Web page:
Anatomy of an Ogre

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Just a quick refresher of my last post; I hate layers and prefer the ports & adapters architecture I drew in the following picture.

Ports and Adapters

The next logical thought is probably, “Okay Mr. funny man. What the heck is going on inside that big green blob?” The same thing you should put inside the green part of the layers picture. Oh, the n-tier app guys don’t talk about that very much, do they?

The easy first draft of the green layer is to simply takes the objects you’ve mapped on to your data store, right? This works for many situations where the UI is essentially directly manipulating the underlying data. This is what Trygve Reenskaug had in mind when he codified the MVC pattern. It is also close to the Naked Object pattern.

But it falls down with complex inter-object interactions. The problem is just your normal run of the mill OOP as widely practiced, the translation of nouns to classes. You end up with jealous classes, classes with multiple responsibilities, and a bunch of untested business logic repeated in your controllers/activities. That means that your probably have an implicit relationship hiding in your code.

When these relations and interactions are important enough, they should be made explicit by creating An object to manage interactions. This is better OOP, but I’d you need some ‘further reading,’ try taking a look at Domain Driven Design or Lean Architecture’s DCI. They both get to similar places, but with slightly different paths. DDD shuns the anemic domain model favoring rich behavior; while DCI favors simple data objects that compose with traits to which own behavior to be used in context objects managing their interaction.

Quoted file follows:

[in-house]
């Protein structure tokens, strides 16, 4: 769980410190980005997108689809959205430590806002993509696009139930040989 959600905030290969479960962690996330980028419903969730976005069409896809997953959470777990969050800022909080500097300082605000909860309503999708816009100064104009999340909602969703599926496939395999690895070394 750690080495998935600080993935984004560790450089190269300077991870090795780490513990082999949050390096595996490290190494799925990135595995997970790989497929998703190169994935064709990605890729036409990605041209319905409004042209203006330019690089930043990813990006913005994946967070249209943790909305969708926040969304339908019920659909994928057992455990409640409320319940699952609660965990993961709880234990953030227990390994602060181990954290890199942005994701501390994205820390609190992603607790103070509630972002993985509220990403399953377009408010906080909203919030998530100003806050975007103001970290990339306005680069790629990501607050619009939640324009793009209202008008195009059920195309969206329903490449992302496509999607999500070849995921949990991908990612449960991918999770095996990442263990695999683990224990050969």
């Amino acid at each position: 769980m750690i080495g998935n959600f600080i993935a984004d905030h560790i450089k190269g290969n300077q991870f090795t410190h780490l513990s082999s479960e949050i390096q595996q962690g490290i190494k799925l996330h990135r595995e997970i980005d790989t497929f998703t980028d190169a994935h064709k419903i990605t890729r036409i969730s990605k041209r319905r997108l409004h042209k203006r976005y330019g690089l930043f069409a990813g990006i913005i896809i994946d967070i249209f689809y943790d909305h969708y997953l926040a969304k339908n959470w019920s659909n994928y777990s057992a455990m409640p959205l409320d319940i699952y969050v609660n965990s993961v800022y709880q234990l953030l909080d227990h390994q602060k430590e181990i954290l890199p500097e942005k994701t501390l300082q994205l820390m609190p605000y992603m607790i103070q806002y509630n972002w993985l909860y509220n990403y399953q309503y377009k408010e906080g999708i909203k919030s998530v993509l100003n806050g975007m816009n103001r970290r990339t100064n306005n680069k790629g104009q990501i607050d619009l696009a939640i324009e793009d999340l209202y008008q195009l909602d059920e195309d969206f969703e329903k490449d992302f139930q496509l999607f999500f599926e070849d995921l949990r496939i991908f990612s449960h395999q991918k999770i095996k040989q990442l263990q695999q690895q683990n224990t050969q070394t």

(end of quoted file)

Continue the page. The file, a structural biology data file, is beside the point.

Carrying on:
I’m currently leaning towards a DCI inspired approach. First, DCI is a when necissary approach. If simple MVC/MVVM/etc work, then lean towards that. When, however, a use case gets complicated enough, you reach for the DCI to simplify the controller code. I can’t claim to use pure DCI since not all environments in which I develop have ‘traits’ or some similar code composition mechanism, but what is interesting is starting to think about your controllers acting on contexts and not directly on the data. And a context is nothing more than your use-cases turned in to code. the other parts of DCI are the data and interactions. Data is just dumb data, what DDD calls an anemic domain object. An interaction is a trait applied to a data object enabling it to play a role. Interactions are not necessarily meant to be widely reused as each collection of context and interactions can be thought of as a bounded context. If you don’t have traits then consider this non-exhaustive list of the following fine options; a context specific subclass, a decorator, a wrapper object, or interface aggregation.

What’s good about this approach? For starters, it is far more testable since you are controlling the BL interactions with easier to mock interfaces. In addition, the explicit decoupling of regions of a complex page mean you will be more aware of interactions between those controls, and we’ve all had pages that start to have emergent behaviors and eventually end up sentient. You know, the one that keeps getting the change requests and bug reports.

Some further reading:

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